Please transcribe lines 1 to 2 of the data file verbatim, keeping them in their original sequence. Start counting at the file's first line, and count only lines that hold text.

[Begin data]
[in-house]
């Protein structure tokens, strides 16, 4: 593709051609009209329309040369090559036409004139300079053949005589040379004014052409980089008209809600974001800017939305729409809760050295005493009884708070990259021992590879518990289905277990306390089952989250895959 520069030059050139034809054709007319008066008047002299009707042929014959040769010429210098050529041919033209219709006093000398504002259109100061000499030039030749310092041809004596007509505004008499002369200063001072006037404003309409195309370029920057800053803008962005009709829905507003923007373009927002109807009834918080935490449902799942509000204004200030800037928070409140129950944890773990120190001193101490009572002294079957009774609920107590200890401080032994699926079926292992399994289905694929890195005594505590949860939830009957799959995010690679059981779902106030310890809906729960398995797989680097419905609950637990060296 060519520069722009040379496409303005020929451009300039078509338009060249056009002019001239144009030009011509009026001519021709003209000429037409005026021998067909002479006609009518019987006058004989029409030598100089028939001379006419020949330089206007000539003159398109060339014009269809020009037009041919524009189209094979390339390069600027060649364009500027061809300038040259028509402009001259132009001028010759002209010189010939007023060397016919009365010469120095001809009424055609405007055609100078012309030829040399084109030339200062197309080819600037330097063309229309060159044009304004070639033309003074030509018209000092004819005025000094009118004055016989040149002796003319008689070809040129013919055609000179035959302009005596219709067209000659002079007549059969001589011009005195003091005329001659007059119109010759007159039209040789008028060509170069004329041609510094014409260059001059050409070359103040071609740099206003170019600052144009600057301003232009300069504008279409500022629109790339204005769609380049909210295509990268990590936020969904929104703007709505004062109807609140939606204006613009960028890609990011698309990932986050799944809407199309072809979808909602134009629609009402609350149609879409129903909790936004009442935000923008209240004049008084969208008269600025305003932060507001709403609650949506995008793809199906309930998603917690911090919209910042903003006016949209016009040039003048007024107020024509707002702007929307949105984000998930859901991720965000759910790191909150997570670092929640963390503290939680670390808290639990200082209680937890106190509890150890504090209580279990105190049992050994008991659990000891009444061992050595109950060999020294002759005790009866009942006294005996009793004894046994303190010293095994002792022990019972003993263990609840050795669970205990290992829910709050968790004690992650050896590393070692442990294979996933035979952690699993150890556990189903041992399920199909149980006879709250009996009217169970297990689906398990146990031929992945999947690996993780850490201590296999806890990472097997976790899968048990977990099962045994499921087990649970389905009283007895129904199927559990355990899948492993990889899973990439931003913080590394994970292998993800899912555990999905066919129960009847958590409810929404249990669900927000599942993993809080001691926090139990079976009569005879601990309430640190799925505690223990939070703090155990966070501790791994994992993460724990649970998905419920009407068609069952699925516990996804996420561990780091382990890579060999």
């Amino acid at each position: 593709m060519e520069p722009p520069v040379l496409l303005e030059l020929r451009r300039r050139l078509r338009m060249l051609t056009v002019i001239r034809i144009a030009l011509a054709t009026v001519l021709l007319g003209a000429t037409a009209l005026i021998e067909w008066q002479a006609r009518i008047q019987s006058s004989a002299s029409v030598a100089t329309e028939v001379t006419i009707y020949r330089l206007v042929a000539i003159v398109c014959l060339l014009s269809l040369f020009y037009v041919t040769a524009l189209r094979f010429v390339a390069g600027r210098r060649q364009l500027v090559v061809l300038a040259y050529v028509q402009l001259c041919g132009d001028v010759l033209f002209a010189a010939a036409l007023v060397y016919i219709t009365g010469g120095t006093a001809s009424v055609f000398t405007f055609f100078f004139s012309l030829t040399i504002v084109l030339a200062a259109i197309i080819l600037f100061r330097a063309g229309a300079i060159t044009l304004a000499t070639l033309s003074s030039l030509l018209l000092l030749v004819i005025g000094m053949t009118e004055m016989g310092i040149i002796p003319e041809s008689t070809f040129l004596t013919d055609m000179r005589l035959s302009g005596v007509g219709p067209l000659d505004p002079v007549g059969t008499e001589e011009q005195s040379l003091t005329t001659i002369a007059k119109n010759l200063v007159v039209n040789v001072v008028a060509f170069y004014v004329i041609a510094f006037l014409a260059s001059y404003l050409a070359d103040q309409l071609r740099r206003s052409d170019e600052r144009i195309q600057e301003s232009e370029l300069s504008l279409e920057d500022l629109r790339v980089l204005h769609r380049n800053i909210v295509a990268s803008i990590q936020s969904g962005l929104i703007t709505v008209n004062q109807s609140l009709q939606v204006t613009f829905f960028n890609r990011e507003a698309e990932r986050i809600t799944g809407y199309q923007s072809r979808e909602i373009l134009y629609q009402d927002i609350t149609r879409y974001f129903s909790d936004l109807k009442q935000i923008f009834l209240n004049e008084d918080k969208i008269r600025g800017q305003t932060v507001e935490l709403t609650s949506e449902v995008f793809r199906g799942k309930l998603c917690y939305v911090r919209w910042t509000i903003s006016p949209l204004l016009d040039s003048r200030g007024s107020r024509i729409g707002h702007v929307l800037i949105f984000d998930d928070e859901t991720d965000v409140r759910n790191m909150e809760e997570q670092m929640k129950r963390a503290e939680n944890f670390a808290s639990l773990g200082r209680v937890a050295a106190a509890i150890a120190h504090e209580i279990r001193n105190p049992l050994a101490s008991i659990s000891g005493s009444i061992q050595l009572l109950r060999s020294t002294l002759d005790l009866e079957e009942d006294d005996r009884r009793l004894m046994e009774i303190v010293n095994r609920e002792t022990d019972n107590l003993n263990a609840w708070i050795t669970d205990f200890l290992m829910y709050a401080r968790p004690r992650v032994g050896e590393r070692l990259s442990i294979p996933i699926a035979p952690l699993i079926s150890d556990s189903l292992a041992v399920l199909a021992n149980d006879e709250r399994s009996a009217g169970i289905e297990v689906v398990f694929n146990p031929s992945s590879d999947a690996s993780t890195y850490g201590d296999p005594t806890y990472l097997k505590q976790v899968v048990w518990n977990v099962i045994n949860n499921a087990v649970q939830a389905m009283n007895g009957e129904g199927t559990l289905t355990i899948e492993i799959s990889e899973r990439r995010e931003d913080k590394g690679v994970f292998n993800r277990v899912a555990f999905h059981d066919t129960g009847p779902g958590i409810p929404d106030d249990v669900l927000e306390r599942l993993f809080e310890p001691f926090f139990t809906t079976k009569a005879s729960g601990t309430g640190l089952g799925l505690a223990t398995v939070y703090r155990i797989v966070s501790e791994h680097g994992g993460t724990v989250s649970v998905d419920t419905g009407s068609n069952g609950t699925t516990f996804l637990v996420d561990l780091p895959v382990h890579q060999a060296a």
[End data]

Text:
[in-house]
């Protein structure tokens, strides 16, 4: 593709051609009209329309040369090559036409004139300079053949005589040379004014052409980089008209809600974001800017939305729409809760050295005493009884708070990259021992590879518990289905277990306390089952989250895959 520069030059050139034809054709007319008066008047002299009707042929014959040769010429210098050529041919033209219709006093000398504002259109100061000499030039030749310092041809004596007509505004008499002369200063001072006037404003309409195309370029920057800053803008962005009709829905507003923007373009927002109807009834918080935490449902799942509000204004200030800037928070409140129950944890773990120190001193101490009572002294079957009774609920107590200890401080032994699926079926292992399994289905694929890195005594505590949860939830009957799959995010690679059981779902106030310890809906729960398995797989680097419905609950637990060296 060519520069722009040379496409303005020929451009300039078509338009060249056009002019001239144009030009011509009026001519021709003209000429037409005026021998067909002479006609009518019987006058004989029409030598100089028939001379006419020949330089206007000539003159398109060339014009269809020009037009041919524009189209094979390339390069600027060649364009500027061809300038040259028509402009001259132009001028010759002209010189010939007023060397016919009365010469120095001809009424055609405007055609100078012309030829040399084109030339200062197309080819600037330097063309229309060159044009304004070639033309003074030509018209000092004819005025000094009118004055016989040149002796003319008689070809040129013919055609000179035959302009005596219709067209000659002079007549059969001589011009005195003091005329001659007059119109010759007159039209040789008028060509170069004329041609510094014409260059001059050409070359103040071609740099206003170019600052144009600057301003232009300069504008279409500022629109790339204005769609380049909210295509990268990590936020969904929104703007709505004062109807609140939606204006613009960028890609990011698309990932986050799944809407199309072809979808909602134009629609009402609350149609879409129903909790936004009442935000923008209240004049008084969208008269600025305003932060507001709403609650949506995008793809199906309930998603917690911090919209910042903003006016949209016009040039003048007024107020024509707002702007929307949105984000998930859901991720965000759910790191909150997570670092929640963390503290939680670390808290639990200082209680937890106190509890150890504090209580279990105190049992050994008991659990000891009444061992050595109950060999020294002759005790009866009942006294005996009793004894046994303190010293095994002792022990019972003993263990609840050795669970205990290992829910709050968790004690992650050896590393070692442990294979996933035979952690699993150890556990189903041992399920199909149980006879709250009996009217169970297990689906398990146990031929992945999947690996993780850490201590296999806890990472097997976790899968048990977990099962045994499921087990649970389905009283007895129904199927559990355990899948492993990889899973990439931003913080590394994970292998993800899912555990999905066919129960009847958590409810929404249990669900927000599942993993809080001691926090139990079976009569005879601990309430640190799925505690223990939070703090155990966070501790791994994992993460724990649970998905419920009407068609069952699925516990996804996420561990780091382990890579060999």